Date of Award
Doctor of Philosophy (PhD)
Mesh generation is an essential component for many engineering applications. The ability to generate meshes in parallel is critical for the scalability of the entire Finite Element Method (FEM) pipeline. However, parallel mesh generation applications belong to the broader class of adaptive and irregular problems, and are among the most complex, challenging, and labor intensive to develop and maintain. In this thesis, we summarize several years of the progress that we made in a novel framework for highly scalable and guaranteed quality mesh generation for finite element analysis in three dimensions. We studied and developed parallel mesh generation algorithms on both shared and distributed memory architectures. In this thesis we present a novel two-level parallel tetrahedral mesh generation framework capable of delivering and sustaining close to 6000 of concurrent work units (cores). We achieve this by leveraging concurrency at two different granularity levels by using a hybrid message passing and multi-threaded execution model which is suitable to the hierarchy of the hardware architecture of the distributed memory clusters. An end-user productivity and scalability study was performed on up to 6000 cores, and indicated very good end-user productivity with about 300 million tets per second and about 3600 weak scaling speedup. Both of these results suggest that: compared to the best previous algorithm, we have seen an improvement of more than 7000 times in performance, measured in terms of speed (elements per second) by using about 180 times more CPUs, for geometries that are by many orders of magnitude more complex.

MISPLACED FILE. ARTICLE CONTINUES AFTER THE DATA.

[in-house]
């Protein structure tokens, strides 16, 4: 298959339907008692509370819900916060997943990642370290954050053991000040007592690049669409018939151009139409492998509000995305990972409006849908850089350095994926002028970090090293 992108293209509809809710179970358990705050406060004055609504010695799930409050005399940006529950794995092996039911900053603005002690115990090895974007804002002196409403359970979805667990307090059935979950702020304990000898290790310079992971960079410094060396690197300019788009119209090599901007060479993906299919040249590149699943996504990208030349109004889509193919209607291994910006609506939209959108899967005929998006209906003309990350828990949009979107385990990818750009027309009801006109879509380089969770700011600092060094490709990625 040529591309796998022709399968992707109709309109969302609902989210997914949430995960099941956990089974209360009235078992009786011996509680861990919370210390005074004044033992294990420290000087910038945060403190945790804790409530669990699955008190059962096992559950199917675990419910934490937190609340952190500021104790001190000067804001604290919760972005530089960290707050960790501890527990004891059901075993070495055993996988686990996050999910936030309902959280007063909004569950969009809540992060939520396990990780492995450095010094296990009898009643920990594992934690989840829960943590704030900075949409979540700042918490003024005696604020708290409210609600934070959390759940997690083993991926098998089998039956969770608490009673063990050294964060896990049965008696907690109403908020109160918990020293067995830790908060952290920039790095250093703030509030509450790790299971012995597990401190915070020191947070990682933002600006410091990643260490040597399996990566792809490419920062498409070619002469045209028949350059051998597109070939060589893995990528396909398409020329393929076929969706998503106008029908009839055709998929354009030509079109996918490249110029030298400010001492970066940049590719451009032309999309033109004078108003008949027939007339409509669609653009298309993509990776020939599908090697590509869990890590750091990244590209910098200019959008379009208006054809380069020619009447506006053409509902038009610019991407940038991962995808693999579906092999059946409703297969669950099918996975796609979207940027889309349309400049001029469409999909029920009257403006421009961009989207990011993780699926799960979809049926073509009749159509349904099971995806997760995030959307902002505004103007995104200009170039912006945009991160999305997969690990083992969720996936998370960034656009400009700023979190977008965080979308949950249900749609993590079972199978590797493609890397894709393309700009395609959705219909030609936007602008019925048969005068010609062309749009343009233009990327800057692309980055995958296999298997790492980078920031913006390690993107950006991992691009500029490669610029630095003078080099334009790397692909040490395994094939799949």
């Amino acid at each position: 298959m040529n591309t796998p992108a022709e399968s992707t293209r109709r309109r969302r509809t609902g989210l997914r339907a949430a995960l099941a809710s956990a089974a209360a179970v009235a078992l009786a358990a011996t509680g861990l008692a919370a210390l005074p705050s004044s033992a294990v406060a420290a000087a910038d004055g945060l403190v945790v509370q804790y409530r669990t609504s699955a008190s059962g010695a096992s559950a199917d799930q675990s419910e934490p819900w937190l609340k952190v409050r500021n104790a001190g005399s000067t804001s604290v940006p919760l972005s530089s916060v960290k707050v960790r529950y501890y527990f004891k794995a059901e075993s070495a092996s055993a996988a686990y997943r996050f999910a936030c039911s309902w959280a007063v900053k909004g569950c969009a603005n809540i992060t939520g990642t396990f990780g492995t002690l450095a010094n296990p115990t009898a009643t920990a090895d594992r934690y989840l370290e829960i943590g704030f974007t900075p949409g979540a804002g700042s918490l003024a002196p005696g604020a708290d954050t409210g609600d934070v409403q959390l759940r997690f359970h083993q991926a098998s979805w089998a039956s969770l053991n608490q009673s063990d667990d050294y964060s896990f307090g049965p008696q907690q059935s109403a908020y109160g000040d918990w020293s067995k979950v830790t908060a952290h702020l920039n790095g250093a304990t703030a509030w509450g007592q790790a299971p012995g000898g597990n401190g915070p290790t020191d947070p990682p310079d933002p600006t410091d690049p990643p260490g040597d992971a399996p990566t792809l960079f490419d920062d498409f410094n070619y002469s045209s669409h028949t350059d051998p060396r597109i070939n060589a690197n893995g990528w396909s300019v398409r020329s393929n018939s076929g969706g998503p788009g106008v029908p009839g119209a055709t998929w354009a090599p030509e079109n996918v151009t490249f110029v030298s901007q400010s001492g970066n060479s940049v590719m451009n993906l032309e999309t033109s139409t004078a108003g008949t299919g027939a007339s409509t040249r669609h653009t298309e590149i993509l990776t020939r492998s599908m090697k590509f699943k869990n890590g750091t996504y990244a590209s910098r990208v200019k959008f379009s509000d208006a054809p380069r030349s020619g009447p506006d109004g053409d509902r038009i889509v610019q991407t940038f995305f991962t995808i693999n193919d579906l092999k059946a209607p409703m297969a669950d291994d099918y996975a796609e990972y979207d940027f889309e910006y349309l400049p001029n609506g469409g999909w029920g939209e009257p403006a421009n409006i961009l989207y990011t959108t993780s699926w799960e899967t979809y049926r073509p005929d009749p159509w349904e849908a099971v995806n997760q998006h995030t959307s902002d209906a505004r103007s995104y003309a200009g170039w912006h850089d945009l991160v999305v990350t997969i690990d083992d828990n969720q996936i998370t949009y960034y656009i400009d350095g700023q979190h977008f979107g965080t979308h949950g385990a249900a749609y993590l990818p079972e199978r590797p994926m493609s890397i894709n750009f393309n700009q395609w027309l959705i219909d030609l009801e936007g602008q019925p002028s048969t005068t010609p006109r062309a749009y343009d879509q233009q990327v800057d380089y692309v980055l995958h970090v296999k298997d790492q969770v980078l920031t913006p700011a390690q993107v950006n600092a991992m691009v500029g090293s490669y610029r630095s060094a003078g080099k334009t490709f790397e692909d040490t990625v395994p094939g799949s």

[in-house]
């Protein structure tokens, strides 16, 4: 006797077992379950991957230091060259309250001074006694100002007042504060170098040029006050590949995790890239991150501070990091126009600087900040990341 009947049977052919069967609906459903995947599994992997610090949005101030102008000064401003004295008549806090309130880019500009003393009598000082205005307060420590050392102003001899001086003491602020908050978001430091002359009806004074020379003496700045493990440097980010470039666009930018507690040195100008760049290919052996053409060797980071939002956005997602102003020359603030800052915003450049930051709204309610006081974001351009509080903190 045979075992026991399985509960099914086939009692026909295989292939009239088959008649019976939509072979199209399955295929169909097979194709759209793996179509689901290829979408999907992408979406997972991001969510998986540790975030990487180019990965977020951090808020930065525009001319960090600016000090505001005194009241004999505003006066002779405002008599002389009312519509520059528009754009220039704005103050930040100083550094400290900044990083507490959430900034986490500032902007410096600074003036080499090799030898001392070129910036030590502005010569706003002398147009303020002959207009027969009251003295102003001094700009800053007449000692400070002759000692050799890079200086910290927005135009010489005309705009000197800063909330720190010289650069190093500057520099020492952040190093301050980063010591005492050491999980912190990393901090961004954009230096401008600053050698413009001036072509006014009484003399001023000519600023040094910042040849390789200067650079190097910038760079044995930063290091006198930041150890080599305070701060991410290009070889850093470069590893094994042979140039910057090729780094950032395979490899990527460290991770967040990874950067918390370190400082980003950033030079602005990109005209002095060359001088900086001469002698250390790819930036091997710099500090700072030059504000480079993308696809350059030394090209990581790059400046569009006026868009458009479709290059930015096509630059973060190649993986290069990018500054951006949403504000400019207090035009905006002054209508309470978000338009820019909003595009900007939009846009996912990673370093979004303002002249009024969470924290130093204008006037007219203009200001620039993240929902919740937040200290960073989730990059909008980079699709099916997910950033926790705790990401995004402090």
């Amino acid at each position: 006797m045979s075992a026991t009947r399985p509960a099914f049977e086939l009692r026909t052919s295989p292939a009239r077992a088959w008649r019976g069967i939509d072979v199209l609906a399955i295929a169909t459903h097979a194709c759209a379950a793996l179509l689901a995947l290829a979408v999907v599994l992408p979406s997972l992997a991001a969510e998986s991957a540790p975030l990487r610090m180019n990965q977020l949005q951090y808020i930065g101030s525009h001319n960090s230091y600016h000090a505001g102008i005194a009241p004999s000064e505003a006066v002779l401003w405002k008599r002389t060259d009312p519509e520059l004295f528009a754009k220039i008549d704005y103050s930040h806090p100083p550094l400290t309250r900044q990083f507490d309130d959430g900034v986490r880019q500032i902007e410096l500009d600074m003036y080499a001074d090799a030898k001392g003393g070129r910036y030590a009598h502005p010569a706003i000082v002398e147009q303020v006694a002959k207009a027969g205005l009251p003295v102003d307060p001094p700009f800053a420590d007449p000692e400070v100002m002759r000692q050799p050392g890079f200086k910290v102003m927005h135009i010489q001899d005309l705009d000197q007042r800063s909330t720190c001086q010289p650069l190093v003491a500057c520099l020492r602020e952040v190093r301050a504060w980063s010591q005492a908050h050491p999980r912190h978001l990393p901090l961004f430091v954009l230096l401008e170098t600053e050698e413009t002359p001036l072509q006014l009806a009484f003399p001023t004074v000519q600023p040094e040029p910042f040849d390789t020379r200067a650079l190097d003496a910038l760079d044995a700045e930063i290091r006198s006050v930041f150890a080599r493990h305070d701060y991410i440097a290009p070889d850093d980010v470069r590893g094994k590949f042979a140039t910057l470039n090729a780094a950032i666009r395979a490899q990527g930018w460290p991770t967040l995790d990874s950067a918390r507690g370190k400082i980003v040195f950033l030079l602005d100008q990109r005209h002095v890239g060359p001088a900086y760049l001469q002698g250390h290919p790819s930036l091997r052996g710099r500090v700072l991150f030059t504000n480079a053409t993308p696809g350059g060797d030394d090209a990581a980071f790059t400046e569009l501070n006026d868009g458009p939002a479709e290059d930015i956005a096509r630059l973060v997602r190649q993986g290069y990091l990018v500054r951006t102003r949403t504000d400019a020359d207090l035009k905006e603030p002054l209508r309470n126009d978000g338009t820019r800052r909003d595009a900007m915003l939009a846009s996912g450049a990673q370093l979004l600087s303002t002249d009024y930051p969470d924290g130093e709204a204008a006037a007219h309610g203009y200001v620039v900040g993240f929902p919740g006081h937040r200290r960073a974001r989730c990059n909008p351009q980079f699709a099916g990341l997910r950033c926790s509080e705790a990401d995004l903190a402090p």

"Scalable Parallel Delaunay Image-to-Mesh Conversion for Shared and Distributed Memory Architectures"
(2019). Doctor of Philosophy (PhD), dissertation, Computer Science, Old Dominion University, DOI: 10.25777/1vgz-y146